• With or without flash, it's hard to get the white balance right in incandescent lighting. But I think that the color in the shots without flash is truer to the actual lighting. No flash means higher ISO settings to eliminate blur, and therefore more graininess.
  • I was in a hurry to take the pictures, so I used the on-camera flash instead of my (new) external flash. The new flash would probably have resulted in better color. I need to rehearse it between now and the real Thanksgiving next week.

Sunday, November 15, 2009

Fall leaves and pumpkins

I love fall — the colors, the pumpkins, and all the leaves lying in piles in the yard.

Actually, all the leaves are lying in other people's yards, since the only things that our trees drop are pine needles. If I want to take pictures of fall leaves, I either have to crawl around someone else's yard, or fill a bag with leaves to take back home. I chose to bring some leaves home.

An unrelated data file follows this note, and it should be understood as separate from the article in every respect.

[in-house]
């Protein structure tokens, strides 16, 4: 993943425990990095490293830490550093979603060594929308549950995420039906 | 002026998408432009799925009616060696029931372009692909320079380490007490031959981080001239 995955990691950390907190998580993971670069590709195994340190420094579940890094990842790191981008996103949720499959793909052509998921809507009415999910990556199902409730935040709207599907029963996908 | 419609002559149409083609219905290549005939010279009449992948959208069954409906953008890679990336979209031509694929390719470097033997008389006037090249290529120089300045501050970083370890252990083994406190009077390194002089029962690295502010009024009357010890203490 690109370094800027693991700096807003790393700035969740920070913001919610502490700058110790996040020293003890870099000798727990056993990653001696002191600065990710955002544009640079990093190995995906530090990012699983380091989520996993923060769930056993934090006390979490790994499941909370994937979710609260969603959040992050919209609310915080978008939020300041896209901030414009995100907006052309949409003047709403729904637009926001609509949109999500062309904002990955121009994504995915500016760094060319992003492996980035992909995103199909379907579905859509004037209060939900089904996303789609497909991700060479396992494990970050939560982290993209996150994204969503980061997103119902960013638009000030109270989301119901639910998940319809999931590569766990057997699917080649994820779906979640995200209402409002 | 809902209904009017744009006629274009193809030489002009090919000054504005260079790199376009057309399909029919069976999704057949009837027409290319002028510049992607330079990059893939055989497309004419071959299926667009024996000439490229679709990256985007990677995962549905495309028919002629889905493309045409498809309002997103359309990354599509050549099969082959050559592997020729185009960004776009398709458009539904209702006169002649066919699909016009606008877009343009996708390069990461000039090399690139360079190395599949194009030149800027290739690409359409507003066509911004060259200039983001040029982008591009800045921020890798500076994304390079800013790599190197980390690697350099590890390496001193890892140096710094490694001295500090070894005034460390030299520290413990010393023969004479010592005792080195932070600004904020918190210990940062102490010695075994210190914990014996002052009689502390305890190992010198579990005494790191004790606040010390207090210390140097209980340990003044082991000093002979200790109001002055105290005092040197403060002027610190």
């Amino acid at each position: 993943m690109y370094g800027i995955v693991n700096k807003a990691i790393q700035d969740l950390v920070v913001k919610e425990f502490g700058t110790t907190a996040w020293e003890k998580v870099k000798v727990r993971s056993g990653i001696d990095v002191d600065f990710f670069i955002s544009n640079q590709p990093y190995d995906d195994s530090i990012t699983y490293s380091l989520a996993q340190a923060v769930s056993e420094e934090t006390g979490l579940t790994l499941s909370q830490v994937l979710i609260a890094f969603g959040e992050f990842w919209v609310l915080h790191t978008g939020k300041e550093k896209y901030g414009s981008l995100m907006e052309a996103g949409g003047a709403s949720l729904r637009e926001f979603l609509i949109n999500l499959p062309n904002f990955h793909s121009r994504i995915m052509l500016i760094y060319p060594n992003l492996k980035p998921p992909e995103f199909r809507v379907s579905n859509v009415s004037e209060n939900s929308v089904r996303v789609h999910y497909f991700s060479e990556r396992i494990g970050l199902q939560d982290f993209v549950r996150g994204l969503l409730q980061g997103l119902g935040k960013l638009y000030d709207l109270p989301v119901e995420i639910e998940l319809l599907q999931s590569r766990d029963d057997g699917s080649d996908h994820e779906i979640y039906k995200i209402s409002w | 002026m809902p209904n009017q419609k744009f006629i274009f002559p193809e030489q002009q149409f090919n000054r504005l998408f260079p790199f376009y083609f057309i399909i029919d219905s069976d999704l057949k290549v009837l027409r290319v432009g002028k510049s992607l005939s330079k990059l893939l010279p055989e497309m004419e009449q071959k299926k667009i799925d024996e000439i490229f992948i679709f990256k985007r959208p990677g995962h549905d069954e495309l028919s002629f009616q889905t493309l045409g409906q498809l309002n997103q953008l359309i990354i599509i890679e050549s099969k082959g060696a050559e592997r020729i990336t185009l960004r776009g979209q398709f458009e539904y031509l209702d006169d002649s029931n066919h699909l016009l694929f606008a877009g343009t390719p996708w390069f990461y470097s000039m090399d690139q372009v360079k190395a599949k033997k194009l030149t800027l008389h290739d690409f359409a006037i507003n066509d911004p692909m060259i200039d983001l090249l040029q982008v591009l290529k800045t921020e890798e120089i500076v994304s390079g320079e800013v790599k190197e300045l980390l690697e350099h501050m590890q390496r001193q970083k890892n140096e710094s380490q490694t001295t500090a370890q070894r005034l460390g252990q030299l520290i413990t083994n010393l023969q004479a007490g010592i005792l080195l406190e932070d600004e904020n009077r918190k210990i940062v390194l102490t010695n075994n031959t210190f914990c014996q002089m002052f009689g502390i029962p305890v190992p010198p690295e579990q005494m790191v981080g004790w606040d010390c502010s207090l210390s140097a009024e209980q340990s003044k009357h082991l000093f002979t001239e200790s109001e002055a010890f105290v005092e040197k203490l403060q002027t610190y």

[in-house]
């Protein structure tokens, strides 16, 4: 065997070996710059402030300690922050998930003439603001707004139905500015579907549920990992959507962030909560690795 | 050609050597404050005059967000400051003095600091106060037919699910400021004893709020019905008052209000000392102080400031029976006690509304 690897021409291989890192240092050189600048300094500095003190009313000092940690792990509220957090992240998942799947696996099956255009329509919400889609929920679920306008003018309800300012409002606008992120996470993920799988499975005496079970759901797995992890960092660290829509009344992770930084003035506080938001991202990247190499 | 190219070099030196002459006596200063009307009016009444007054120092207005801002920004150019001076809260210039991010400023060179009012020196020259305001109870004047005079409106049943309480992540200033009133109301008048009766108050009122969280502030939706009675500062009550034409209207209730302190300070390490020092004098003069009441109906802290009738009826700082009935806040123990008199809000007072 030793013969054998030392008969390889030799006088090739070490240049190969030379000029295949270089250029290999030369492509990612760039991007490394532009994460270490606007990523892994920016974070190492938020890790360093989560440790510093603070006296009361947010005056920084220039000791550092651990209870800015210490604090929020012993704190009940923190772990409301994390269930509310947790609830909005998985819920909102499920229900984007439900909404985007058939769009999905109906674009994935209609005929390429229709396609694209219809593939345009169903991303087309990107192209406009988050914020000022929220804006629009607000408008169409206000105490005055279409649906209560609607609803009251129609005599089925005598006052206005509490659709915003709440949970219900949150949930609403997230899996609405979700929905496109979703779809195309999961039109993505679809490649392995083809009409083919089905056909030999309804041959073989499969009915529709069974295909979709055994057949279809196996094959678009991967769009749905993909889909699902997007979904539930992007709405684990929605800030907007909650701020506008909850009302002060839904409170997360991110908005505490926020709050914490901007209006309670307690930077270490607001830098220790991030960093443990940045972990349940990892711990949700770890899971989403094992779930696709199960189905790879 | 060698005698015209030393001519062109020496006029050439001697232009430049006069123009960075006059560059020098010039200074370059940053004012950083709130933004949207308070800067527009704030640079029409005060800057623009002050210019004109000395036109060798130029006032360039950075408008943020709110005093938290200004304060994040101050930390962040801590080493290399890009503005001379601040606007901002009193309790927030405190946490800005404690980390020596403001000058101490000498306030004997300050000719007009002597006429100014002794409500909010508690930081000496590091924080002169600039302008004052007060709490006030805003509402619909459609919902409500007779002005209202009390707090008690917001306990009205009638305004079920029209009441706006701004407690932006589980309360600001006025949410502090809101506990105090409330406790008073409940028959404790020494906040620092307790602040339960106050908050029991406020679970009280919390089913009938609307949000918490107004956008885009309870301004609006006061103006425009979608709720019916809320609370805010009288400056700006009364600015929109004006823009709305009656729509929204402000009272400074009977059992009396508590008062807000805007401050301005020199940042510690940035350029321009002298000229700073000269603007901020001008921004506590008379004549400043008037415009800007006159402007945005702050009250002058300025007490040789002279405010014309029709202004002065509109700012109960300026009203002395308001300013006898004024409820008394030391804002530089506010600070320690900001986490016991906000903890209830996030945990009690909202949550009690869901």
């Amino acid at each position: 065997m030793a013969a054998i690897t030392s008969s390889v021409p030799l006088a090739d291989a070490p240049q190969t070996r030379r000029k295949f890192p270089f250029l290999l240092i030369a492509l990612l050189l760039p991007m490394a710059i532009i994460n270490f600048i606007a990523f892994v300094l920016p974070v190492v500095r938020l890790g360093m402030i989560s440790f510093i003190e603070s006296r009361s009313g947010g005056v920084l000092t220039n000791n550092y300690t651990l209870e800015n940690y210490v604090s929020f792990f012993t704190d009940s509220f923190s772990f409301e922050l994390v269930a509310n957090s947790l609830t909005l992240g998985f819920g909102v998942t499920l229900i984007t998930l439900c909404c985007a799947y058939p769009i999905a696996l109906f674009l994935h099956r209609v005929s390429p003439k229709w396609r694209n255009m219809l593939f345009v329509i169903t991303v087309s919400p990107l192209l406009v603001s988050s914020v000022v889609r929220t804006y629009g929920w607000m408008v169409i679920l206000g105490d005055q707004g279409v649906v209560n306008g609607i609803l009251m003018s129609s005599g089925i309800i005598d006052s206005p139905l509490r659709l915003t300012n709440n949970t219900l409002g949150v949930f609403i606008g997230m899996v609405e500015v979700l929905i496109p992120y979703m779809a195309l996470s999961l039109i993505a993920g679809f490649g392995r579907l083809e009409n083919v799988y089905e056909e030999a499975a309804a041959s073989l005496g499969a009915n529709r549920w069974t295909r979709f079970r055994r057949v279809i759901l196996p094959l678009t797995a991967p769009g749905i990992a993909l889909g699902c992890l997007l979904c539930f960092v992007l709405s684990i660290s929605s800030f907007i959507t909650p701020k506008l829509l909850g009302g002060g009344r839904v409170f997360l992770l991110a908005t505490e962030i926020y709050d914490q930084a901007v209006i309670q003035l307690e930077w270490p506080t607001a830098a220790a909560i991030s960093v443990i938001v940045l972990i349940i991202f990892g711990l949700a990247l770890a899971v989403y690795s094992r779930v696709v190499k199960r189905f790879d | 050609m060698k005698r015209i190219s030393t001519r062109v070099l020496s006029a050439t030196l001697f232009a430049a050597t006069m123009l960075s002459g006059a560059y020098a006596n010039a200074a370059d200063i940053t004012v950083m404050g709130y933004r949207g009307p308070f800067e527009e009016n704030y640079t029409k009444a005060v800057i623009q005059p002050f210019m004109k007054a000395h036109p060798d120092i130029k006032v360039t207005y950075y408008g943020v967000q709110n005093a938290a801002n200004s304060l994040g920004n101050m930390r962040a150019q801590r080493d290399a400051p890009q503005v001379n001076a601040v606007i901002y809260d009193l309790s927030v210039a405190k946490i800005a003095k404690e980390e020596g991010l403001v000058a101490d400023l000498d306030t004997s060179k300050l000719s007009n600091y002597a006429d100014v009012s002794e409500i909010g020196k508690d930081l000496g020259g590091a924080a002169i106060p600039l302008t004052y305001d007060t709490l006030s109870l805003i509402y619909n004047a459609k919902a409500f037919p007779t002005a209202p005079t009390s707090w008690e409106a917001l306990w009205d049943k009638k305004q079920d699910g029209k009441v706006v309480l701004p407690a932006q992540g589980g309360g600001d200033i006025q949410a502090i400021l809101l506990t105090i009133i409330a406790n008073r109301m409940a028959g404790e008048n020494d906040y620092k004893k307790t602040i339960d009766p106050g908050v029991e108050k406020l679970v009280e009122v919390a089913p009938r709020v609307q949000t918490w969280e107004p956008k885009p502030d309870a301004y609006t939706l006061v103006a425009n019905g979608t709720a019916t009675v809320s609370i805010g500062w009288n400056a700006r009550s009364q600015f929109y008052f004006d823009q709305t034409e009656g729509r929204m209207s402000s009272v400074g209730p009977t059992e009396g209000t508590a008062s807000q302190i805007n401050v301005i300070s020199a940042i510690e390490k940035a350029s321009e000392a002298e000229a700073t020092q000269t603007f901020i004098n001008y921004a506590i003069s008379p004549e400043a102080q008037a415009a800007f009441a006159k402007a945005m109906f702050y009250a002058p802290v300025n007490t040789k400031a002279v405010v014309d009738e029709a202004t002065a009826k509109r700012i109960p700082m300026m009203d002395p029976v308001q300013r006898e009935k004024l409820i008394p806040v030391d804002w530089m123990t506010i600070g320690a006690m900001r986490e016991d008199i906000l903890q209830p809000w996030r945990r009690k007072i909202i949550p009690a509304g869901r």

Fall leaves and pine cone

Fall leaves

The other thing I love about fall is the pumpkins. If you wait until the morning after Halloween, you can get a great bargain on all the pumpkins you want.

Pumpkin still life

Pumpkin stem

What did I learn?

Macro photography requires a tripod, or at least something to rest the camera on or against. Getting the focus right seems to be my toughest challenge these days.

Wednesday, January 21, 2009

1 to 98: up close and personal

My friend Allison and I decided to start with close-up shots using a backdrop and her new lighting system.

The first thing I noticed is that I'm not a good judge of what's in focus when I'm shooting up close. (I was aiming for the front berry.) Using manual focus might help with this.

The next thing I need to do is bracket my shots to vary the depth of field. A narrow depth of field is OK for the berries. But this didn't work as well for Erinna's eyes. I think this shot would work better with both eyes in focus.

The last thing I learned in this session is that Prune does not like being kept out of the center of attention. She saw the spotlight and headed straight for it.